There are several different definitions for acids and bases. The most narrow is the Arrhenius definition. An Arrhenius acid is a molecule that dissociates in water to form hydrogen (H+) ions and an Arrhenius base is a molecule that dissociates in water to form hydroxide (OH-) ions. Hydrochloric acid (HCl) is a chlorine atom covalently bonded to a hydrogen atom. But in water, the covalent bond breaks and an ionic bond is formed instead.
Looking at the Lewis structure for the chlorine atom, you can see that it needs one additional electron to achieve a stable electron configuration. When paired with a hydrogen atom, it can achieve that stable configuration by either sharing an electron with the hydrogen atom and forming a covalent bond, or taking an electron from the hydrogen atom and forming an ionic bond.
In a pure hydrochloric acid state, the covalently bonded configuration is more stable. However, the covalent bond will be extremely polar because the shared electrons will be pulled toward the chlorine atom and spend most of their time around the chlorine atom. But mixed in water and surrounded by polar water molecules, the ionically bonded configuration becomes more stable, and the hydrochloric acid molecules will dissolve and form hydrogen (H+) and chlorine (Cl-) ions.
Acids are corrosive to many substances, including metals and organic molecules. The free hydrogen ions in acids corrode metals by breaking metallic bonds and transforming metal atoms into metal ions. These metal ions then dissolve in water, forming metal oxide (e.g., FeO), metal hydroxide (e.g., Fe(OH)2), and (in the case of hydrochloric acid) metal chloride (e.g., FeCl2) molecules. These reactions all proceed through the transfer of electrons from metal atoms to hydrogen (H+) ions.
Acids and bases are also highly corrosive to organic molecules because they catalyze the breaking of chemical bonds in esters (C-O-C) and amides (O=C-N). Ester and amide functional groups are common in fats and proteins.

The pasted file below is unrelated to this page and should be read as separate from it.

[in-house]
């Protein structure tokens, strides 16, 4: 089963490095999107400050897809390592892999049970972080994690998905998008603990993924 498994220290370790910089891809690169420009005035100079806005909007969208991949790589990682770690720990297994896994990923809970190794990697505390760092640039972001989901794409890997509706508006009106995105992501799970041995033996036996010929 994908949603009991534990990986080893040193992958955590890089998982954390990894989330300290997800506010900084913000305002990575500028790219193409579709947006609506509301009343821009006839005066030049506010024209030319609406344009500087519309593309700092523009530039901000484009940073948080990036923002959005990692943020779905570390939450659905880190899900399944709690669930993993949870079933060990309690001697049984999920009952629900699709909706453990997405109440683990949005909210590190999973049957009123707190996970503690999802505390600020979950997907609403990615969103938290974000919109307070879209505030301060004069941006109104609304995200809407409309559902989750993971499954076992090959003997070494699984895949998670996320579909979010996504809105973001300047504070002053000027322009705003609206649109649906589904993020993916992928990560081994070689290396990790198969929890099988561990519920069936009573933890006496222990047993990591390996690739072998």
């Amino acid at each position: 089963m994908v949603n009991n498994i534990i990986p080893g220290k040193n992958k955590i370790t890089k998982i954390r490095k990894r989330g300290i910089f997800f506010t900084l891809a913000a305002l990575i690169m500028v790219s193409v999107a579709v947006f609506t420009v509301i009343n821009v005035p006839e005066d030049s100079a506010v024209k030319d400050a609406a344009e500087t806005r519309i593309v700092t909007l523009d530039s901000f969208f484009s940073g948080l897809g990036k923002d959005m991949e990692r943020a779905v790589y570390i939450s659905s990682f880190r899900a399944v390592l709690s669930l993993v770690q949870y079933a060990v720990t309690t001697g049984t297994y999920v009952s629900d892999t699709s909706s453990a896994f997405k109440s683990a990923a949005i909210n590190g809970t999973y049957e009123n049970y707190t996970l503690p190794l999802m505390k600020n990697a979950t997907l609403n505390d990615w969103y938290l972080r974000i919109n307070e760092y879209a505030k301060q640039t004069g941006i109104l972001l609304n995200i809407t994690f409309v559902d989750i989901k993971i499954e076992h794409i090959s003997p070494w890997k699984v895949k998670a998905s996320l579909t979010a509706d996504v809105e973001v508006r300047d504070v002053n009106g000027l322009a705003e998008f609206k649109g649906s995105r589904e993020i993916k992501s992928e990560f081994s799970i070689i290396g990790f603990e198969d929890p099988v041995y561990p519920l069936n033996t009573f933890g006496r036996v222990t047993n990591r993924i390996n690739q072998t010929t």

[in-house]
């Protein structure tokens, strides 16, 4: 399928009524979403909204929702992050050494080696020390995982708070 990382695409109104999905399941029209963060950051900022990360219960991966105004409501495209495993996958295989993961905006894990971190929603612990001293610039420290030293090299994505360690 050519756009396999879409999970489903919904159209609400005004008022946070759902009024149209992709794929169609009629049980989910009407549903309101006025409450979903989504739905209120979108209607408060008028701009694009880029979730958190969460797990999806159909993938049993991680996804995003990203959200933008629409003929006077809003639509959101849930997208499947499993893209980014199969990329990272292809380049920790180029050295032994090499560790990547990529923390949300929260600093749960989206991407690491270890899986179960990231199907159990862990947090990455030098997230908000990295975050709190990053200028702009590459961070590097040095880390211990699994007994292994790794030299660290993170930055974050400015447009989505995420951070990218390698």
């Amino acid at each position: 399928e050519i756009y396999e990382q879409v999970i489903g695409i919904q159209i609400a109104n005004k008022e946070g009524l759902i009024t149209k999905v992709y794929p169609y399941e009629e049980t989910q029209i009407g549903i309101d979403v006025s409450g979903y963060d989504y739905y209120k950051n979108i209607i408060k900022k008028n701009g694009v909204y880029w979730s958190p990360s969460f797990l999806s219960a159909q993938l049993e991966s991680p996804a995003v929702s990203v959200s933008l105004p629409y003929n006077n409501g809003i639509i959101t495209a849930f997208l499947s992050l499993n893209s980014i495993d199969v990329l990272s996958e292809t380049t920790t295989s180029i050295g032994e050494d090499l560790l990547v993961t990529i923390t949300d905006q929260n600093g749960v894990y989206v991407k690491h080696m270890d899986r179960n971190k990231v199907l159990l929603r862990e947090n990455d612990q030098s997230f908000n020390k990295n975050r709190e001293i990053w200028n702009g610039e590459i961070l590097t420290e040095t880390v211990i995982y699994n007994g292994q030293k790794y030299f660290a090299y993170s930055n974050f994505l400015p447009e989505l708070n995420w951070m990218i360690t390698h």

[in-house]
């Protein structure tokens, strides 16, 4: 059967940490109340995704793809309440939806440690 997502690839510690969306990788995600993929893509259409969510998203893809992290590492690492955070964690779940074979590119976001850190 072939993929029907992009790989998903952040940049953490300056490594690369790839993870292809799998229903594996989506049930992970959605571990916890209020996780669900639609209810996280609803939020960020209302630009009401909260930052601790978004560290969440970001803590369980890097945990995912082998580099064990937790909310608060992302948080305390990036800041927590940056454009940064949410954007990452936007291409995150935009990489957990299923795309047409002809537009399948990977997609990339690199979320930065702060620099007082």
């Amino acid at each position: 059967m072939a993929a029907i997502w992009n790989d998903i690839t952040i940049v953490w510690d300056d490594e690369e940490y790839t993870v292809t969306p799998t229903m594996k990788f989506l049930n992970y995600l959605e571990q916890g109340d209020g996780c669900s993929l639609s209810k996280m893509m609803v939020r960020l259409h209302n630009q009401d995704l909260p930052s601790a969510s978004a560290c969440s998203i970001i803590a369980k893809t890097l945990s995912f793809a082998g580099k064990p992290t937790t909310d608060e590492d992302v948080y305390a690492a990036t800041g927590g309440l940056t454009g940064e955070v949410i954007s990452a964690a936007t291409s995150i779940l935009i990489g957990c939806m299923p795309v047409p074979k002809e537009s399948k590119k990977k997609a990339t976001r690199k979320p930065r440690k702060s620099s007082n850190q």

Sodium hydroxide (NaOH) is an example of an Arrhenius base. In water, sodium hydroxide dissolves into sodium (Na+) and hydroxide (OH-) ions. Arrhenius acids and bases “neutralize” each other. This means that if you combined hydrochloric acid with sodium hydroxide, they would react to produce a salt and water.
(Salts are substances that are formed in an Arrhenius acid-base reaction. Sodium chloride is simply one example of a salt. We call sodium chloride “salt” just like we call sucrose “sugar”… even though there are many different types of sugar, such as glucose, fructose, and lactose.)
Hydrochloric acid is considered a strong acid because almost all of the hydrochloric acid (HCl) molecules will dissociate into hydrogen (H+) and chlorine (Cl-) ions. Acetic acid (CH3COOH) is considered a weak acid because only a small percentage of the acetic acid molecules will dissociate into hydrogen (H+) and acetate (CH3COO-) ions. In a cup of vinegar, that is less than 0.5% of the acetic acid molecules.
In an acetic acid and water solution, the system is in dynamic equilibrium. The covalent bond between the oxygen and the hydrogen atom in the acetic acid molecule is constantly breaking, forming hydrogen and acetate ions. Meanwhile, hydrogen and acetate ions are constantly colliding, re-forming covalent bonds and acetic acid molecules. When a hydrogen ion and an acetate ion collide, it is over 60,000 times more likely to re-form an acetic acid molecule than an acetic acid molecule is to dissociate into ions. This is because, for weak acids like acetic acid, the covalently bonded configuration is more stable than the ionically bonded configuration, even when surrounded by polar water molecules.